Effect of Water Transport on Swelling and Stresses in PFSA Membranes

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Fuel Cells


The mechanical durability of membranes used in proton exchange membrane fuel cells (PEMFC) is directly linked to the stresses that evolve in the membrane during fuel cell operation. The stresses are primarily induced due to the swelling of the membrane as it absorbs water, within the mechanical constraints in the fuel cell assembly. Thus, in order to predict the membrane stresses, the water content in the perfluorosulphonic acid (PFSA) membranes is determined numerically via three different absorption models based on experimentally determined water uptake data from the literature. Two models are based on a single, humidity-dependent Fickian transport coefficient for the bulk PFSA membrane. In the third, two transport properties are modeled to account for a possible difference in transport resistance between the bulk membrane and the outer surface. The membrane sorption behaviors characterized from these three models are then independently incorporated in a representative fuel cell finite element model and subjected to a standard relative humidity (RH) protocol designed for measuring mechanical durability of PEMFCs. The results show that the sorption behavior has a significant effect on the membrane stresses and therefore, may impact the lifetime of the membrane.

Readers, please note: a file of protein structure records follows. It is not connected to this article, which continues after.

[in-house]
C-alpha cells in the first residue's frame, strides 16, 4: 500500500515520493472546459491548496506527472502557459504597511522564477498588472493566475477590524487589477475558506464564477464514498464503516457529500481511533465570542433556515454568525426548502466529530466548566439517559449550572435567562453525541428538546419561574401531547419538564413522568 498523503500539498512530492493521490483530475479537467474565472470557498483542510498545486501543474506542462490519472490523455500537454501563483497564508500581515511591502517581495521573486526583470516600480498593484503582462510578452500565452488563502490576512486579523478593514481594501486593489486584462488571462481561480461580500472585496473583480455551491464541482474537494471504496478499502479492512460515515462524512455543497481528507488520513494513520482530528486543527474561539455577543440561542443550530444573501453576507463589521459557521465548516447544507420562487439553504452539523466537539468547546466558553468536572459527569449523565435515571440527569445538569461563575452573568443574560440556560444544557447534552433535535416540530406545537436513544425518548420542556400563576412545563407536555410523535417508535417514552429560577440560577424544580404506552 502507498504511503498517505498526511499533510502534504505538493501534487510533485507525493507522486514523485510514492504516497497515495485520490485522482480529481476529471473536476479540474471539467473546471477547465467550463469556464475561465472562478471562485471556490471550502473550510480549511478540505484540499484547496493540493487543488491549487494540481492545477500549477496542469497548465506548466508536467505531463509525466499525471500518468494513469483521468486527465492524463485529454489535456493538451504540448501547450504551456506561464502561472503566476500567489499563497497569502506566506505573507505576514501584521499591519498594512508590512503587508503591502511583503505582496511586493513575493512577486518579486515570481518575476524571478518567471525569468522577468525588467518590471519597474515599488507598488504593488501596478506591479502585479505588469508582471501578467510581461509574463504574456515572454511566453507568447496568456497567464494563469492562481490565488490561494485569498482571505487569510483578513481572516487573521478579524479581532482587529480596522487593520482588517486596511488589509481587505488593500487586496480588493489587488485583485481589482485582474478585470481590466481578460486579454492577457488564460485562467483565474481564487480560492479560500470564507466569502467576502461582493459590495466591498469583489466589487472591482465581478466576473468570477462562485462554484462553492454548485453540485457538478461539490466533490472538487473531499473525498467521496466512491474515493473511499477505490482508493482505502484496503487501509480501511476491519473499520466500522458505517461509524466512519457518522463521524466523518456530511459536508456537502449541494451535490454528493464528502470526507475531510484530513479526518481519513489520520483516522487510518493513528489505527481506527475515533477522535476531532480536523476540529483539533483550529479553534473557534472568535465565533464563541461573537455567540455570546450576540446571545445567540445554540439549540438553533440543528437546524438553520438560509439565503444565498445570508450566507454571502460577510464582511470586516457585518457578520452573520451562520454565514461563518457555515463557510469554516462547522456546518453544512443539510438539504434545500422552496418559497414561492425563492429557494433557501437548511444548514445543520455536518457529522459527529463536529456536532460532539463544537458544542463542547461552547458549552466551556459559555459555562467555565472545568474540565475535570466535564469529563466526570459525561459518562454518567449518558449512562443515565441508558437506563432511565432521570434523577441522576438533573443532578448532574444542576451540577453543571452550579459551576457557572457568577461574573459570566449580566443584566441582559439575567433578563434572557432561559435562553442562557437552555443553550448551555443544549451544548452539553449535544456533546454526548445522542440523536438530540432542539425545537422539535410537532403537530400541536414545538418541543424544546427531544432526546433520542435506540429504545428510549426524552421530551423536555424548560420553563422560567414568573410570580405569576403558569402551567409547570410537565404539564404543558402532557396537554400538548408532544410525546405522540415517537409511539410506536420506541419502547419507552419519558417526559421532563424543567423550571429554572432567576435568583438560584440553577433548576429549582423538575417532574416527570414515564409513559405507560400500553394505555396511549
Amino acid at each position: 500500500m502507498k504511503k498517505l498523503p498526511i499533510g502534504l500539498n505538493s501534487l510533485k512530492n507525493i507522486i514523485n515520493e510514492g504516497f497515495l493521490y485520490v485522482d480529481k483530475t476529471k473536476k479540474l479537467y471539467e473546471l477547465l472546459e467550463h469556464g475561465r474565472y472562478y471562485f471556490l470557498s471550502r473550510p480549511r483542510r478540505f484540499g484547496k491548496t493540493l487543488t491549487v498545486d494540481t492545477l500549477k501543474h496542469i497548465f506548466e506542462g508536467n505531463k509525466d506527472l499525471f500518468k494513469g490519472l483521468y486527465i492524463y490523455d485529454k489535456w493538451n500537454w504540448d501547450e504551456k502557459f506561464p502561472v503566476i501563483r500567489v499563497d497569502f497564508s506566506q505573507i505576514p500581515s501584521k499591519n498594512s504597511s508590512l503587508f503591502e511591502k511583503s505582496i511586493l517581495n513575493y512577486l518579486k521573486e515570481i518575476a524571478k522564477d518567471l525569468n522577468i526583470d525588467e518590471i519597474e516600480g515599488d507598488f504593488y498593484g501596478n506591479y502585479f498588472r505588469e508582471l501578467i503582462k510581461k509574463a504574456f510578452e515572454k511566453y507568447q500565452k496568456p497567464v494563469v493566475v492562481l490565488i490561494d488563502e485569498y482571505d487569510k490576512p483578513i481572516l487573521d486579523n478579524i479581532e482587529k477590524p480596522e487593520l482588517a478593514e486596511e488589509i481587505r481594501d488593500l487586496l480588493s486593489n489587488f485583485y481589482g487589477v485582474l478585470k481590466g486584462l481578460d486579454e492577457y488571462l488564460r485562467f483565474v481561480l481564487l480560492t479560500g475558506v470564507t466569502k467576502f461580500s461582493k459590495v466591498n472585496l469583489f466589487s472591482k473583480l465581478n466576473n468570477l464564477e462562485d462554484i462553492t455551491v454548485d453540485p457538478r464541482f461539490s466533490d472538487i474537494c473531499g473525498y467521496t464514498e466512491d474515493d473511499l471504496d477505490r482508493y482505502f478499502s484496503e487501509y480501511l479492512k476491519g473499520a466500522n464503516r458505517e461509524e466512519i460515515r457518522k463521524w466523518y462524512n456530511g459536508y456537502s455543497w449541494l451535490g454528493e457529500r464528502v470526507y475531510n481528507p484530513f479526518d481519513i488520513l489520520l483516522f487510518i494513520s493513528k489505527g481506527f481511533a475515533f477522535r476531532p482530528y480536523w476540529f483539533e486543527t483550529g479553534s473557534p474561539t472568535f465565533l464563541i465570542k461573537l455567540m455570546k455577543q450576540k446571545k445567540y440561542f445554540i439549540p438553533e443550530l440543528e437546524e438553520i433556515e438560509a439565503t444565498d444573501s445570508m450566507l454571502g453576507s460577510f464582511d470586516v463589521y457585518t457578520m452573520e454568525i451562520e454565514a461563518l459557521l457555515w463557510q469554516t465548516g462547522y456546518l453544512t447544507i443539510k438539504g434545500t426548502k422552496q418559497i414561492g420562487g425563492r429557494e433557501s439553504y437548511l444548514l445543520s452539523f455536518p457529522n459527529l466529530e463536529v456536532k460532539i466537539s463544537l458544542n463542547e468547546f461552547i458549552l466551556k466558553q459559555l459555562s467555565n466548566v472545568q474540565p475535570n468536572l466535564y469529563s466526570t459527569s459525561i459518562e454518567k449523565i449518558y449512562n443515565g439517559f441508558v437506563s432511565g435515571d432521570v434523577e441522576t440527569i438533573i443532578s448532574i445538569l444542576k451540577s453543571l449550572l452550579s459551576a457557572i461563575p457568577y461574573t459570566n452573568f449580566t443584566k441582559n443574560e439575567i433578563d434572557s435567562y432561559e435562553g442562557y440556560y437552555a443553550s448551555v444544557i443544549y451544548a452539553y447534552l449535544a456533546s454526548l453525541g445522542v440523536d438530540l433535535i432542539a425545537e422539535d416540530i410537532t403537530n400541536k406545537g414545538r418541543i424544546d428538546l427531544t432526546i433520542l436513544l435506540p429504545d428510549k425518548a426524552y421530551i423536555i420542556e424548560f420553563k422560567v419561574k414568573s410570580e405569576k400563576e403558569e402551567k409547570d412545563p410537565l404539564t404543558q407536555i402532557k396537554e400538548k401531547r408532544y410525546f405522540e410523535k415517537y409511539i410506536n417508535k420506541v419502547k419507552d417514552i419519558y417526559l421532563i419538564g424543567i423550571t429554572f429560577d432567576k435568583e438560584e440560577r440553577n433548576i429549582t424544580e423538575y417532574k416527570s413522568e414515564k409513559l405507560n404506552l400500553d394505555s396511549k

This research has been supported by DOE grant DE-F6- 086018052 through a subcontract from W. L. Gore & Associates, Inc.